“I felt the chorus grow more exultant, more ecstatic, upcurving swift and flame-like, until my heart almost stood still.”
I could not find a Youtube link to Sinaai, so unfortunately you’ll have to use this link to access this moving classical piece.
DROELOE & San Holo – Lines of the Broken
Lauryn Hill – Joyful, Joyful, Sister Act 2
Chad Lawson : My modern day Debussy.
Oh Wonder – All We Do: “Uplifting humans, that should be our human legacy…”
Zitten – Sunflower: a Korean indie band sings about the transience of life.
“Music is at once the most wonderful, the most alive of all the arts — it is the most abstract, the most perfect, the most pure — and the most sensual. I listen with my body and it is my body that aches in response to the passion and pathos embodied in this music.” – Susan Sontag
Amir – J’ai Cherché
Ella Fitzgerald – Ev’ry Time We Say Goodbye: i will be forever grateful to The Parent Trap for opening me up to the fantastical world of Ella Fitzgerald. Listen to this beautiful sonnet of all that is good and fair in love– to the pining lover, may you pine away.
Inspiring and uplifting rendition of Michael Jackson’s Man in the Mirror.
Palace: newcomers bidding for the title of “the new nouveau Stroke.”
Stromae (Live) – Ave Cesaria: “What’s a Cavaquinho?” Stromae is simply amazing. One of the few artists I truly respect for their mastery of music and lyric content. The message is the medium? The medium is the message? Stromae does it all.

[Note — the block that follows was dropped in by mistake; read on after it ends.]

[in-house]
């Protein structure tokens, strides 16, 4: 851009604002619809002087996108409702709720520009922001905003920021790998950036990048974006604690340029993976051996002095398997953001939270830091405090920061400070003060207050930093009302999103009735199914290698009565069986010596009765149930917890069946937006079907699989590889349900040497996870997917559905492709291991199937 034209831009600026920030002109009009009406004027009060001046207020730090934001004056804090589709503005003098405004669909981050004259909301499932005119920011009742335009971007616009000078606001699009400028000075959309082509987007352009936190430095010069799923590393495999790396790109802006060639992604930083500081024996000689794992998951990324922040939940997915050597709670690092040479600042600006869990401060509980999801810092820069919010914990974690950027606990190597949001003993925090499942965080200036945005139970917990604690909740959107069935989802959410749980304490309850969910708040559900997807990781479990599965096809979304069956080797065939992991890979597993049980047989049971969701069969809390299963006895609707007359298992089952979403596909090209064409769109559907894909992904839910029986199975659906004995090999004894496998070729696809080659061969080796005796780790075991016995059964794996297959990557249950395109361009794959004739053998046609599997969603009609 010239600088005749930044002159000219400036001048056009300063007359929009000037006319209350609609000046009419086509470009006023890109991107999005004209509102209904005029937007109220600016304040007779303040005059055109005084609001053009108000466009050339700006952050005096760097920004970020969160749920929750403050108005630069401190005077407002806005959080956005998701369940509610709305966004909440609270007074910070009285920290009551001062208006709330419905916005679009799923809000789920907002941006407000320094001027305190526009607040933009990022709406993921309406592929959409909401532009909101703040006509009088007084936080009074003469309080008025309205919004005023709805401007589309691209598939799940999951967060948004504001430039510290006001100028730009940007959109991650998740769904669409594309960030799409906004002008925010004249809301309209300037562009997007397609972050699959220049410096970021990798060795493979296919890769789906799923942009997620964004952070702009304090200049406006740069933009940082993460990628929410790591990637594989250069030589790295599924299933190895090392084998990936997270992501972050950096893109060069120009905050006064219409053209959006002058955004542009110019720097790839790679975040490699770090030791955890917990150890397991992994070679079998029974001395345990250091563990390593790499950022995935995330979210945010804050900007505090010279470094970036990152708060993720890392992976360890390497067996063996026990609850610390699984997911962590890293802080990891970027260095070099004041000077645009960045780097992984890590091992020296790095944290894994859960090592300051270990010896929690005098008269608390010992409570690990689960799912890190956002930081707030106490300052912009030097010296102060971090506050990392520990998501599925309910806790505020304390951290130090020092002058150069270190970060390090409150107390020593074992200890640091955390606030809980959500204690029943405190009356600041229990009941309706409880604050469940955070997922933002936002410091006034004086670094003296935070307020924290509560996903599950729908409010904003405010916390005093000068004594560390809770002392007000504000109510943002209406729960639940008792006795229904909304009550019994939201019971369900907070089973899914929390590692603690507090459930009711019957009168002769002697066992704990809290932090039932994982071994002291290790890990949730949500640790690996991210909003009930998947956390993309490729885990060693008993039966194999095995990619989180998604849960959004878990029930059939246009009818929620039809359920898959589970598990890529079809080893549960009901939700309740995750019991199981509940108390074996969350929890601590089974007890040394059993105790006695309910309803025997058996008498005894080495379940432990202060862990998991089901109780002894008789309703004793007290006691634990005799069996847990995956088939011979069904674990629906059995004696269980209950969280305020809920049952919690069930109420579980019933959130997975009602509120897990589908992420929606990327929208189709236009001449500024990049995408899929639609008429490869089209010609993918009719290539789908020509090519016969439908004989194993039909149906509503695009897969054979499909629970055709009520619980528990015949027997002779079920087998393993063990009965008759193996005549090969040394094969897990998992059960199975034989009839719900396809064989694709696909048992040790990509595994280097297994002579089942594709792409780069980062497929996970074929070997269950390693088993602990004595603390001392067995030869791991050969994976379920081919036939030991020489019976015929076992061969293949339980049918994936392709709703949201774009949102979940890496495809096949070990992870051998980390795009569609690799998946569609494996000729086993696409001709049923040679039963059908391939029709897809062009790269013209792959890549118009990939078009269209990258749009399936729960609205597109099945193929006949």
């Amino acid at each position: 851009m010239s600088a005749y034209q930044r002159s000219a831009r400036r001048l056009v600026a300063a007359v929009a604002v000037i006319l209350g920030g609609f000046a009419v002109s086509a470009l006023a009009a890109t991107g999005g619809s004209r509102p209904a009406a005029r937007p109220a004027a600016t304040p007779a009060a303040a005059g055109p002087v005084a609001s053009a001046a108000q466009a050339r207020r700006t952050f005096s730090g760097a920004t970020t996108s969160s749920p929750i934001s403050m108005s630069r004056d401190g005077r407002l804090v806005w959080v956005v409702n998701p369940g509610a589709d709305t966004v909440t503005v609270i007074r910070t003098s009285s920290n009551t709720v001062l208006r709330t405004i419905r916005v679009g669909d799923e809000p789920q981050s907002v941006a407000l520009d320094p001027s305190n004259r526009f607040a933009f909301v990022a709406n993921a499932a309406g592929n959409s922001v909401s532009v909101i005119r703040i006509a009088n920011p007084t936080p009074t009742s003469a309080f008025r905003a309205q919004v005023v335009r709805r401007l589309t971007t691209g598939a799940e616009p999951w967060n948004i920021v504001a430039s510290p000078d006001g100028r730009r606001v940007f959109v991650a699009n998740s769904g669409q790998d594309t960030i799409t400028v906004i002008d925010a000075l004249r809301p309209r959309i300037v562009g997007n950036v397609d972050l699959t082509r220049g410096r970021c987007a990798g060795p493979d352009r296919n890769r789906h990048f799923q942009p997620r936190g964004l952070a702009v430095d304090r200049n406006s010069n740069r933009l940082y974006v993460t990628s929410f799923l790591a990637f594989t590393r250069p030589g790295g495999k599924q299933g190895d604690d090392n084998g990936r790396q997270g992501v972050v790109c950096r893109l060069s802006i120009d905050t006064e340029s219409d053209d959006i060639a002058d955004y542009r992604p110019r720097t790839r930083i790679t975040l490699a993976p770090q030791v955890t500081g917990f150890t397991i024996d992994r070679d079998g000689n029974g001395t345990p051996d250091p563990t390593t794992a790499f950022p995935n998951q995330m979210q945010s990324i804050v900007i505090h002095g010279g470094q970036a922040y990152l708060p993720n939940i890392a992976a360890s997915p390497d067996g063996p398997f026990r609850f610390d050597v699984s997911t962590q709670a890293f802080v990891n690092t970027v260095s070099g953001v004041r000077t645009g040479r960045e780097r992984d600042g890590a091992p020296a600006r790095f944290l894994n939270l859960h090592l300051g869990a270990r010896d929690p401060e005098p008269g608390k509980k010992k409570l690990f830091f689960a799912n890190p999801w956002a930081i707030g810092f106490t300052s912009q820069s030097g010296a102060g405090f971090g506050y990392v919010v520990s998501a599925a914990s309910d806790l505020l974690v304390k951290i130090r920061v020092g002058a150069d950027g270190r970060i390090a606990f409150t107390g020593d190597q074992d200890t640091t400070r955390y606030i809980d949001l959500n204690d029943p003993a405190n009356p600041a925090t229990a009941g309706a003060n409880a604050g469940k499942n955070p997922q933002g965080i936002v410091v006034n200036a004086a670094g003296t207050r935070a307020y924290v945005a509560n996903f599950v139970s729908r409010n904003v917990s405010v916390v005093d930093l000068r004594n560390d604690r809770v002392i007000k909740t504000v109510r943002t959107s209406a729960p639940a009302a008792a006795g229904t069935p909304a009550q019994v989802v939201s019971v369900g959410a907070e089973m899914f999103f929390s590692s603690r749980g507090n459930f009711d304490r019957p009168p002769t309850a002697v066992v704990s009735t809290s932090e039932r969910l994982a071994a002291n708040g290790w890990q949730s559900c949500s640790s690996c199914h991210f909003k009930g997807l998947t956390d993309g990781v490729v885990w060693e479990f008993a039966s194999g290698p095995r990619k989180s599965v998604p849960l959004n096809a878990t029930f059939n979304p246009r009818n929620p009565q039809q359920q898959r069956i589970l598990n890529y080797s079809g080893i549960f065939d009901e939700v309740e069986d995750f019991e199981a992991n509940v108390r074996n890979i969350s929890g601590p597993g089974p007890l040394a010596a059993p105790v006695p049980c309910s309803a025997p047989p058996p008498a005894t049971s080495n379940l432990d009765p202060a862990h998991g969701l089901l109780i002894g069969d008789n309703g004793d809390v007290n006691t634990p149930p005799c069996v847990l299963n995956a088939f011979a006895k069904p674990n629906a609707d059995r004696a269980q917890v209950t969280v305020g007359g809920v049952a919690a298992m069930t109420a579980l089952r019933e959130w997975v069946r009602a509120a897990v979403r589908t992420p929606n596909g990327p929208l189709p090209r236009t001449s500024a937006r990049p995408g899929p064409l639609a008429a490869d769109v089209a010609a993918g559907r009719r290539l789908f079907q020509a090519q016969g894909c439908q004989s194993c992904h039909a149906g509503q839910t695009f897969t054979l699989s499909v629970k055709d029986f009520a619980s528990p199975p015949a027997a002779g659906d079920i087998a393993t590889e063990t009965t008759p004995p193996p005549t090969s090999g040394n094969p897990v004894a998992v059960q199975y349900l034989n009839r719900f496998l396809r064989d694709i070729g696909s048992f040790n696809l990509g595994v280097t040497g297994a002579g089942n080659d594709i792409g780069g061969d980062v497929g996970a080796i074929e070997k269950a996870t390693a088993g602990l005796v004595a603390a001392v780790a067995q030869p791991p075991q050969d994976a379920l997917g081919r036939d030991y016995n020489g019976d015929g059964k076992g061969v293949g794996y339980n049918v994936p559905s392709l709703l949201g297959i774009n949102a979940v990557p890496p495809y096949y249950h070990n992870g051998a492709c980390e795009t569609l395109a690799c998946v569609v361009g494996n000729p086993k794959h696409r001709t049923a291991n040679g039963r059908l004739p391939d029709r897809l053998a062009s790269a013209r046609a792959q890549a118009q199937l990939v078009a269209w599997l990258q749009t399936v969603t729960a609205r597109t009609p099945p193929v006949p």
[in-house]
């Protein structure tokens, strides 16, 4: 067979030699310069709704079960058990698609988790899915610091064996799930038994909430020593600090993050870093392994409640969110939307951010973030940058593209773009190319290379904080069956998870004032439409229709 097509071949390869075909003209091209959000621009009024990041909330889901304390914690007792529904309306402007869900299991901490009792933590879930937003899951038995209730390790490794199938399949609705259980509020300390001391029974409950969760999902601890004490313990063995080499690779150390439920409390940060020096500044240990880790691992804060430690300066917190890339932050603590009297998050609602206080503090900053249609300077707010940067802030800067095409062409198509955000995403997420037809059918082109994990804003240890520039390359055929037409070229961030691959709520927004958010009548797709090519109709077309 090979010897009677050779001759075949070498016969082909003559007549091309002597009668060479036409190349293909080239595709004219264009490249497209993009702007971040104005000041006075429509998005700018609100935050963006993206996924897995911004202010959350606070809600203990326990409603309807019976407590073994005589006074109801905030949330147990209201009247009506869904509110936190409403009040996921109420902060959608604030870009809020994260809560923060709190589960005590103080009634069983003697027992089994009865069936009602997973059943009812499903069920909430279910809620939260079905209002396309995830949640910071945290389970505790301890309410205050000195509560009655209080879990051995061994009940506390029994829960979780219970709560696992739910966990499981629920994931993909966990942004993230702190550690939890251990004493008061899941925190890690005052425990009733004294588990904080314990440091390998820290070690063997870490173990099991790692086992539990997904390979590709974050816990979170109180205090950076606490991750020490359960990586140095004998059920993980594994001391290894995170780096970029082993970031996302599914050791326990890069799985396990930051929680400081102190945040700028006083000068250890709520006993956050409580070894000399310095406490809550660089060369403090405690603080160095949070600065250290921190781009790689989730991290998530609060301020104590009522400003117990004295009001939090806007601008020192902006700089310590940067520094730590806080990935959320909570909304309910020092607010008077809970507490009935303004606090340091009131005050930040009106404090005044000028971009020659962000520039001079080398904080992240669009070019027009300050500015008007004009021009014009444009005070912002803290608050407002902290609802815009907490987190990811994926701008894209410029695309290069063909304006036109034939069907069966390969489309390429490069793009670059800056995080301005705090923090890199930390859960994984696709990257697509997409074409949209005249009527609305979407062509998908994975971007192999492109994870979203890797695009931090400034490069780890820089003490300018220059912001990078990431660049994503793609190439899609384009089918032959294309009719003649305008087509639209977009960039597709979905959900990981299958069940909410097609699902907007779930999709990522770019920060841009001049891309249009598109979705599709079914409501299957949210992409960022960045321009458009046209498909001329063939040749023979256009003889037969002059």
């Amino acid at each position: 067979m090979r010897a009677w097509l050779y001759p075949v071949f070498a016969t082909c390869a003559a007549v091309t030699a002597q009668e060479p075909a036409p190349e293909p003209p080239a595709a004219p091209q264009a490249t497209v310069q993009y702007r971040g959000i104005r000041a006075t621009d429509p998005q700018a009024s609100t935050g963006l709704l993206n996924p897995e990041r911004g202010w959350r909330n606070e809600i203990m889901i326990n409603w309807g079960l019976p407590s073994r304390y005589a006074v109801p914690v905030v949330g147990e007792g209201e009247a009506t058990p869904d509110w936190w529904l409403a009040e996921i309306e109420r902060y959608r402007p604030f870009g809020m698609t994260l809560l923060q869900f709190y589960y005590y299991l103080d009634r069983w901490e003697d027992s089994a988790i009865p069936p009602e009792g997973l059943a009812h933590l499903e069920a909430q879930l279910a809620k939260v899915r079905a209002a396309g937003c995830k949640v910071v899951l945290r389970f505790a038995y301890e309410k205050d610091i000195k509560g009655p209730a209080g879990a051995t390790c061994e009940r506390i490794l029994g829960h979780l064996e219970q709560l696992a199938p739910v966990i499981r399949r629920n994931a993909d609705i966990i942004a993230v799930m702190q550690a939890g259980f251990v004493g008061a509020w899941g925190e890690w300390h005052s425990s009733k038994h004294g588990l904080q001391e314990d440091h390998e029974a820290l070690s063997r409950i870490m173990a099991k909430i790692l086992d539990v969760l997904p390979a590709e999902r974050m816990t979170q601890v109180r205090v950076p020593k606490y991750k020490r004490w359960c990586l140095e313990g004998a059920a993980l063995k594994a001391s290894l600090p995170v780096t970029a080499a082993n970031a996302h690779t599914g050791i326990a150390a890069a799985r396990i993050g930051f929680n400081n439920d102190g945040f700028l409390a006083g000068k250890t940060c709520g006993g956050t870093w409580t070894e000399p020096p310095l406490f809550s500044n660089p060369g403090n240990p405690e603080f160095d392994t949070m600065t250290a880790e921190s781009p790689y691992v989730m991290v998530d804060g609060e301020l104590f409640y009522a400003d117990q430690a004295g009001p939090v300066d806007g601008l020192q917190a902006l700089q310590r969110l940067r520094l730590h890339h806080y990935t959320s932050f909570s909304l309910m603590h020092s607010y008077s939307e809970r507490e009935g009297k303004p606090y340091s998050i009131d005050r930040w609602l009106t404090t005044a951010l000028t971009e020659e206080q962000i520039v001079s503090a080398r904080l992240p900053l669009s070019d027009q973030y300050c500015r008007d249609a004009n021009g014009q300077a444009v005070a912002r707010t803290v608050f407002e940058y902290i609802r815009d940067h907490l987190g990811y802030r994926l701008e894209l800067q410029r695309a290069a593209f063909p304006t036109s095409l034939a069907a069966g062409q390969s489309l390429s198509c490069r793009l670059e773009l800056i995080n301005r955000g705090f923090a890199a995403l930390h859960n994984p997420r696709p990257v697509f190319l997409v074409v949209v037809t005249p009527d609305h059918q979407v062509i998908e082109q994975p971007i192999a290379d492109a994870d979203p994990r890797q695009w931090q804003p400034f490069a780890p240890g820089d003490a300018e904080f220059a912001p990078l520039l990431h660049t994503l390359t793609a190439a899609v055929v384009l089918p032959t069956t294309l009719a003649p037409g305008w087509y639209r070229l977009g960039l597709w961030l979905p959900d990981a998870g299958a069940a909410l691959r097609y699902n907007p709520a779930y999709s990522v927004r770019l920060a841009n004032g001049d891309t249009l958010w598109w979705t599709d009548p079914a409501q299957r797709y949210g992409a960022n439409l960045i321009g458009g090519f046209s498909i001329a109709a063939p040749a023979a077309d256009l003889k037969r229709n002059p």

“Music … stands quite apart from all the [other arts]. In it we do not recognize the copy, the repetition, of any Idea of the inner nature of the world. Yet it is such a great and exceedingly fine art, its effect on man’s innermost nature is so powerful, and it is so completely and profoundly understood by him in his innermost being as an entirely universal language, whose distinctness surpasses even that of the world of perception itself, that in it we certainly have to look for more than that exercitium arithmeticae occultum nescientis se numerare animi [“an unconscious exercise in arithmetic in which the mind does not know it is counting”] which Leibniz took it to be… We must attribute to music a far more serious and profound significance that refers to the innermost being of the world and of our own self.” – Arthur Schopenhauer